The United Nations Children’s Fund (UNICEF) said it has developed a Child Right Reporting course for use in the mass communication departments of Nigerian universities and polytechnics.
UNICEF’s Geoffrey Njoku, who disclosed this on Thursday, said the United Nations’ agency worked with the National Universities Commission (NUC) and the National Board for Technical Education (NBTE) to include the course in all of the unbundled mass communication courses.
NUC had unbundled mass communication into seven distinct courses; Journalism and Media Studies, Public Relations, Advertising, Broadcasting, Film and Multimedia Studies, Development Communication Studies, and Information and Media Studies.
Speaking at a training of trainers for the curriculum for tertiary institutions, Mr Njoku said the United Nations’ agency hoped the courses would empower journalists-in-training with the capacity and understanding of the issues around child rights and how to report them.
“When they were doing the unbundling of mass communication in the universities we (UNiCEF) were part and parcel of it,” he said. “And I’m happy to say that at the end of the unbundling, Child Right Reporting came into the curriculum for mass communication in Nigerian universities. Now it’s called JMS Journalism and Media Studies 403”.
He said UNICEF is training lecturers in the Nnamdi Azikiwe University, Awka because the university has domesticated the course into its journalism curriculum and the general studies course.
READ ALSO: 11 states yet to domesticate Child Rights Act — Minister
He said the agency would also train polytechnic lecturers before the end of the year.
“Now that we have it in the curriculum, in Nigerian universities, they have decided to domesticate it within their own to start running with it,” said Mr Njoku.
“So that’s why we are providing them with that initial orientation and training for the teachers or the lecturers who are going to be running the course. That’s what we’re doing here.”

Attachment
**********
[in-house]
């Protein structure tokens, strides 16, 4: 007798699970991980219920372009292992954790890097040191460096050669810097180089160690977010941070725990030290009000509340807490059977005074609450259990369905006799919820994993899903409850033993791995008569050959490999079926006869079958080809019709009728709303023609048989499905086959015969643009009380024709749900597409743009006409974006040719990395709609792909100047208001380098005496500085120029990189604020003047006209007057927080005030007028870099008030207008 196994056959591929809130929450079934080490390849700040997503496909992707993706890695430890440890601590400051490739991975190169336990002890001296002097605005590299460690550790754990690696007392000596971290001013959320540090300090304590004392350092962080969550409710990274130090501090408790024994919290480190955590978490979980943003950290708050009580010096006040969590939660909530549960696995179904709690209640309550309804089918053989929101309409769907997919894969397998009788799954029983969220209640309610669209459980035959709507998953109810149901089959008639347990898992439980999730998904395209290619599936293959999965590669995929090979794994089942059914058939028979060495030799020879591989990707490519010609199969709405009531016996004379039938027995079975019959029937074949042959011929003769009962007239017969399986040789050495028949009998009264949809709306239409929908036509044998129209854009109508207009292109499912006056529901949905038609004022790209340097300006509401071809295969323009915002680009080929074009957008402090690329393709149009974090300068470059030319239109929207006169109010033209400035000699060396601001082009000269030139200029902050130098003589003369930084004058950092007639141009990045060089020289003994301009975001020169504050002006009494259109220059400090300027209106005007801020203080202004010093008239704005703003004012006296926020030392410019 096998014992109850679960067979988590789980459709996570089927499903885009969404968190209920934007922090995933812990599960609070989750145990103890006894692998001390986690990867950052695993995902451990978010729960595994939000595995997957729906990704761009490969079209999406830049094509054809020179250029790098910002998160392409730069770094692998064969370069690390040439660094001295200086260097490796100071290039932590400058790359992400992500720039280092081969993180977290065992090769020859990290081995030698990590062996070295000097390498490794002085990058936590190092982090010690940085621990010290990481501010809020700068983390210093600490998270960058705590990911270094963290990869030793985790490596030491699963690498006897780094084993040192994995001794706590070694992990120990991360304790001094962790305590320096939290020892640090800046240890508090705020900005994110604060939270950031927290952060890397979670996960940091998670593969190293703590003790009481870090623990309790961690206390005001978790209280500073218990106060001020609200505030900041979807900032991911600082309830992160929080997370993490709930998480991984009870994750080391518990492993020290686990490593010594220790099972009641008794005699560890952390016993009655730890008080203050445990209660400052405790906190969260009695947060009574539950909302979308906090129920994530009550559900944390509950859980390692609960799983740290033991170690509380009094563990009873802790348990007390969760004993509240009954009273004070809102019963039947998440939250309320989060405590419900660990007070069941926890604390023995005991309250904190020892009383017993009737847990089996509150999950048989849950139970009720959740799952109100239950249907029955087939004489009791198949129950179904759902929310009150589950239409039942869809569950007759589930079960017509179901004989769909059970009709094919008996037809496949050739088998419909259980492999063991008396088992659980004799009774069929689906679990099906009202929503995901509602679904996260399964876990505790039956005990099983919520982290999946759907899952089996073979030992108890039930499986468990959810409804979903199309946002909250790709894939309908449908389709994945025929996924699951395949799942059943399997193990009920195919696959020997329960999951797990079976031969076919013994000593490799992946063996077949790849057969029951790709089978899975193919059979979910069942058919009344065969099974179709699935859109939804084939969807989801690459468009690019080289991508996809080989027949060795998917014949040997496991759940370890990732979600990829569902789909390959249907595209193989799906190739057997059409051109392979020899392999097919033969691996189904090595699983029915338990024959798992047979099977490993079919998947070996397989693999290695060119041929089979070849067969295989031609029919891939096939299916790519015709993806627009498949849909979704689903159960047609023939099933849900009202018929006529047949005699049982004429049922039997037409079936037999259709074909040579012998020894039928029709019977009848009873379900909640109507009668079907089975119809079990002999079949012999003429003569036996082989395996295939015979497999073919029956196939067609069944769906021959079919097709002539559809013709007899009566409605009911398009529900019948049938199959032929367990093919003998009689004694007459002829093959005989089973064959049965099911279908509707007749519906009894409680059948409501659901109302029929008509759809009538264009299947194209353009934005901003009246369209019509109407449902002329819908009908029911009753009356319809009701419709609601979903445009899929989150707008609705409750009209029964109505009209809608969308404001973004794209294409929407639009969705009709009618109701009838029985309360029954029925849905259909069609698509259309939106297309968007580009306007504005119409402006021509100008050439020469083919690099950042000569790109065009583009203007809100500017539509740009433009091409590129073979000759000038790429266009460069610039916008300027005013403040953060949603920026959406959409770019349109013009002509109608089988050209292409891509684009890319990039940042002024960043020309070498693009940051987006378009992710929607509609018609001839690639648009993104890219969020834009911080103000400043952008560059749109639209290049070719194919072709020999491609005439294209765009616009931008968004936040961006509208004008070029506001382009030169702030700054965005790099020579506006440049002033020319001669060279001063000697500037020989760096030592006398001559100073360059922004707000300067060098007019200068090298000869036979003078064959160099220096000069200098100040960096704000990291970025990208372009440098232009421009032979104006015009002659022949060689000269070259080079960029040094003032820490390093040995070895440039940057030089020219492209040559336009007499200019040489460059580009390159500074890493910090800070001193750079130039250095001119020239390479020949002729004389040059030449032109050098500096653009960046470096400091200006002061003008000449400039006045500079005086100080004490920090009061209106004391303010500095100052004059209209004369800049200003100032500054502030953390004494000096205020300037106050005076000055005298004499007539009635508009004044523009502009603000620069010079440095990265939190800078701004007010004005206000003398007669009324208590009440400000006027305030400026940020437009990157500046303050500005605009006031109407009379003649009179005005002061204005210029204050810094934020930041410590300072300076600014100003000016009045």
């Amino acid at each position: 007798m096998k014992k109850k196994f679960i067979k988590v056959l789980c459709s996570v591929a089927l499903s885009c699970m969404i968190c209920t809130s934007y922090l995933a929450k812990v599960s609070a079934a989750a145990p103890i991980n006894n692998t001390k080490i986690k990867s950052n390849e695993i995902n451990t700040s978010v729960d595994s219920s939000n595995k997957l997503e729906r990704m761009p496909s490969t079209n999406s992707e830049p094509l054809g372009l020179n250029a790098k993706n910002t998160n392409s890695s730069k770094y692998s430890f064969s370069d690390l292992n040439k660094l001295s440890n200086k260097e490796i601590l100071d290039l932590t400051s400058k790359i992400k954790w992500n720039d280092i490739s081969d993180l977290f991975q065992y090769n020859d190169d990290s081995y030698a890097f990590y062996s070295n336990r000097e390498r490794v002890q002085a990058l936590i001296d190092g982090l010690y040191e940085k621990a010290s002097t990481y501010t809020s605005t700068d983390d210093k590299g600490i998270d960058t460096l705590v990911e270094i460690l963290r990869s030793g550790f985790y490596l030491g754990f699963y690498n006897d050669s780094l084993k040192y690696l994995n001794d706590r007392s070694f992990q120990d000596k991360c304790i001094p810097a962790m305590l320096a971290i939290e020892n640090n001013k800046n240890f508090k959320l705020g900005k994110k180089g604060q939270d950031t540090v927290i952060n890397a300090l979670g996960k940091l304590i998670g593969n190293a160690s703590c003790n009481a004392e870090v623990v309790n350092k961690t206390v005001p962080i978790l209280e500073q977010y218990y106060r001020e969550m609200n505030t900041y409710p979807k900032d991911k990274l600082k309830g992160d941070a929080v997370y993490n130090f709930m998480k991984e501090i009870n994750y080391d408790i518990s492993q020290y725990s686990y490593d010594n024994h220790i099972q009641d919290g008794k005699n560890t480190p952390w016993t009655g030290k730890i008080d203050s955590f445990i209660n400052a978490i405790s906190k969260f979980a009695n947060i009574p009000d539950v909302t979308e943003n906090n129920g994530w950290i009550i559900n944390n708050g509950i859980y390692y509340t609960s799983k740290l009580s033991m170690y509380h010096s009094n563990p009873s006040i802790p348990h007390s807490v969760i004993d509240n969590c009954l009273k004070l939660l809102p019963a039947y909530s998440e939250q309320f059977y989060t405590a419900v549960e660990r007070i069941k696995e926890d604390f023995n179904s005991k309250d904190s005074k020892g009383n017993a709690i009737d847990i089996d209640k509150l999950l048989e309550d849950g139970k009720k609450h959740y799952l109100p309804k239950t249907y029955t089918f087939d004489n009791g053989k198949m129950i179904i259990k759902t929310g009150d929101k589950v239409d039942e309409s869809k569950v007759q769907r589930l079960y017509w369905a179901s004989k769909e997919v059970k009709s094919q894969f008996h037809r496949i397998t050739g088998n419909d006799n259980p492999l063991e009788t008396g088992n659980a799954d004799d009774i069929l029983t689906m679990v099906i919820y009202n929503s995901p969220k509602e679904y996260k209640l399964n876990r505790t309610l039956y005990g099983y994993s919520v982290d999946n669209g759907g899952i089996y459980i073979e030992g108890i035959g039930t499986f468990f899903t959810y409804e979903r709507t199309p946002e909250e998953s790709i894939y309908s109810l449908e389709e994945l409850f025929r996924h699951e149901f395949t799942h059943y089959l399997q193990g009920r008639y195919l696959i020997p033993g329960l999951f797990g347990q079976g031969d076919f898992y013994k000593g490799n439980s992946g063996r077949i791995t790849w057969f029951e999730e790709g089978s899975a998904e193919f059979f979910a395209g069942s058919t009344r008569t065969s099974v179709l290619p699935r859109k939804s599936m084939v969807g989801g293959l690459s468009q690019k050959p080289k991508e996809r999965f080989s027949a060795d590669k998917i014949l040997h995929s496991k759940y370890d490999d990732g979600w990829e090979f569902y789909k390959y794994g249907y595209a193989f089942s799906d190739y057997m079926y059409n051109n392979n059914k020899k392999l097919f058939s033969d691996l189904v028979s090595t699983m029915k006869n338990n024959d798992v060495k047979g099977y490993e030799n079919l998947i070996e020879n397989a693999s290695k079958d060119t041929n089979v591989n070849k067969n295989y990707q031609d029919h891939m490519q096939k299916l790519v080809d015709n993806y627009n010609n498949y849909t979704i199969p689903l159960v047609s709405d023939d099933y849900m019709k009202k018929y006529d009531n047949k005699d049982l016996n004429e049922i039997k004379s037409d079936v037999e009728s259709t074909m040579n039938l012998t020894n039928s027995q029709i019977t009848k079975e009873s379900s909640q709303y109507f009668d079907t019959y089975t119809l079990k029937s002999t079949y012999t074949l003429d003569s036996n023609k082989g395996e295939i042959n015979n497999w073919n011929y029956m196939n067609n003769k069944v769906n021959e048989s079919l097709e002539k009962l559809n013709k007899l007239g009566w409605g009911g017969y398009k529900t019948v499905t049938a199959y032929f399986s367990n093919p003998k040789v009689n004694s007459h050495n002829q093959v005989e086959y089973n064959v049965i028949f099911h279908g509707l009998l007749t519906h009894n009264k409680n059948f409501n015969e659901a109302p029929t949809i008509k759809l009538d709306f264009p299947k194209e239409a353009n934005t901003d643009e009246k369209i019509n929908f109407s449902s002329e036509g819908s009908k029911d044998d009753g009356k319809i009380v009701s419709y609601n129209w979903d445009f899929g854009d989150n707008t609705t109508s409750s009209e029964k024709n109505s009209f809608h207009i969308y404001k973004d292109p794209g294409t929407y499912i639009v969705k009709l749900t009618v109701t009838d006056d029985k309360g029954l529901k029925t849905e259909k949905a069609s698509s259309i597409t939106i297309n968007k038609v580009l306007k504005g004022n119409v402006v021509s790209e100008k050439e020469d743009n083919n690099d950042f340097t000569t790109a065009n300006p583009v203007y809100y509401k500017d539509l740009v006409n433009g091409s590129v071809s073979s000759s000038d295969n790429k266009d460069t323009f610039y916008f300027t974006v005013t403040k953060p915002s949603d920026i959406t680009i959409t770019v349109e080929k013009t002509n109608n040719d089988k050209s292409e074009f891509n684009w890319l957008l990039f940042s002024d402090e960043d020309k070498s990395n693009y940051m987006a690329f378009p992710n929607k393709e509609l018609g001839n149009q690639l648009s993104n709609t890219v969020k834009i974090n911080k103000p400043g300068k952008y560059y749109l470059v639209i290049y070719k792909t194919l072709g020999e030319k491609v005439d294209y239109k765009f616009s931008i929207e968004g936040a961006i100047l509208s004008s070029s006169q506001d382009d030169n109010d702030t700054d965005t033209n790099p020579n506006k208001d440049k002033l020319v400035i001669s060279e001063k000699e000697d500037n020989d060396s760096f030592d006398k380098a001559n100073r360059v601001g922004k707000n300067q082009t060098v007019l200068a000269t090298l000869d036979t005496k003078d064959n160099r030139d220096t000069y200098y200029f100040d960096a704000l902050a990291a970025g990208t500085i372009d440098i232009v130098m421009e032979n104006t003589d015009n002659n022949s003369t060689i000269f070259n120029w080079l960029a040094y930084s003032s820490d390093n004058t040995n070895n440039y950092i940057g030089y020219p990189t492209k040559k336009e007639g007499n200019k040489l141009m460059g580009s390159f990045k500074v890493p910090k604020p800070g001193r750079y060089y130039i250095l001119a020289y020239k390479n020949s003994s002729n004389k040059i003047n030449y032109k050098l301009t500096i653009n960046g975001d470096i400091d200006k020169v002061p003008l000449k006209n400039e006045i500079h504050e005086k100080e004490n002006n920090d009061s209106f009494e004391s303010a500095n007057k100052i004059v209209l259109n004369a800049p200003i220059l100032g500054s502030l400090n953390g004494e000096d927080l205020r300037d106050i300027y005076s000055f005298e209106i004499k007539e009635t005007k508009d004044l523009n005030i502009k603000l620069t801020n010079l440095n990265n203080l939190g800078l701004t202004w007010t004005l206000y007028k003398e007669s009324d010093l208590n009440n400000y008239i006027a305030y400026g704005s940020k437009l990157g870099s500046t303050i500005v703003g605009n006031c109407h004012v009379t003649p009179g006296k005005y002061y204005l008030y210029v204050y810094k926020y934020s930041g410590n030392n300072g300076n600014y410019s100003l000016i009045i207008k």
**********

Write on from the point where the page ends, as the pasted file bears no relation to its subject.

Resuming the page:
Facilitator, UNICEF speak
In an interview, a Journalism lecturer at the Nigerian Institute of Journalism (NIJ) and facilitator at the training, Jide Johnson, said the course has also been included in the general studies for all first and second-year (National Diploma ND) students of Mass Communication in the polytechnics.
In the Higher National Diploma (HND), where mass communication has been unbundled into three courses, students of all the departments (Strategic Communication, Journalism and Film, and Multimedia Production) are to study Child Rights Reporting as a course, he said.
Mr Johnson said he was part of the team that developed the curriculum, a process he said started in 2006.
In her presentation, Chief of Field Officer, UNICEF Enugu, Juliet Chiluwe, commended the NAU for mainstreaming the child right course in its curriculum and called on other universities to adopt the same measure.
She said: “This great opportunity helps to broaden the scope of knowledge and exposure of the communication students and practitioners of Mass Communication by way of infusion of the Child Rights concerns, which are also topical concerns for human development.
“Let me also use this opportunity to congratulate the Nnamdi Azikiwe University (NAU), Awka, Anambra State, for taking this first step to further mainstream child rights curriculum by electing the CRRC as a general studies course, making it compulsory for in-school mass communicators. It is indeed applaudable and I urge other partnering universities and communication institutions to emulate this feat as recorded by NAU in the interest of fostering child rights reportage in Nigeria.”
Nigeria’s Child Rights Act
Nigeria’s Child Rights Act was assented to by former President Olusegun Obasanjo in September 2003.
By 2023, two (Kano and Zamfara) of Nigeria’s 36 states are yet to assent to the bills.
Yet, children are still facing a broad range of abuses emanating from ignorance of what constitutes a child’s right, said Mrs Chiluwe.
Qosim Suleiman is a reporter at Premium Times in partnership with Report for the World, which matches local newsrooms with talented emerging journalists to report on under-covered issues around the globe
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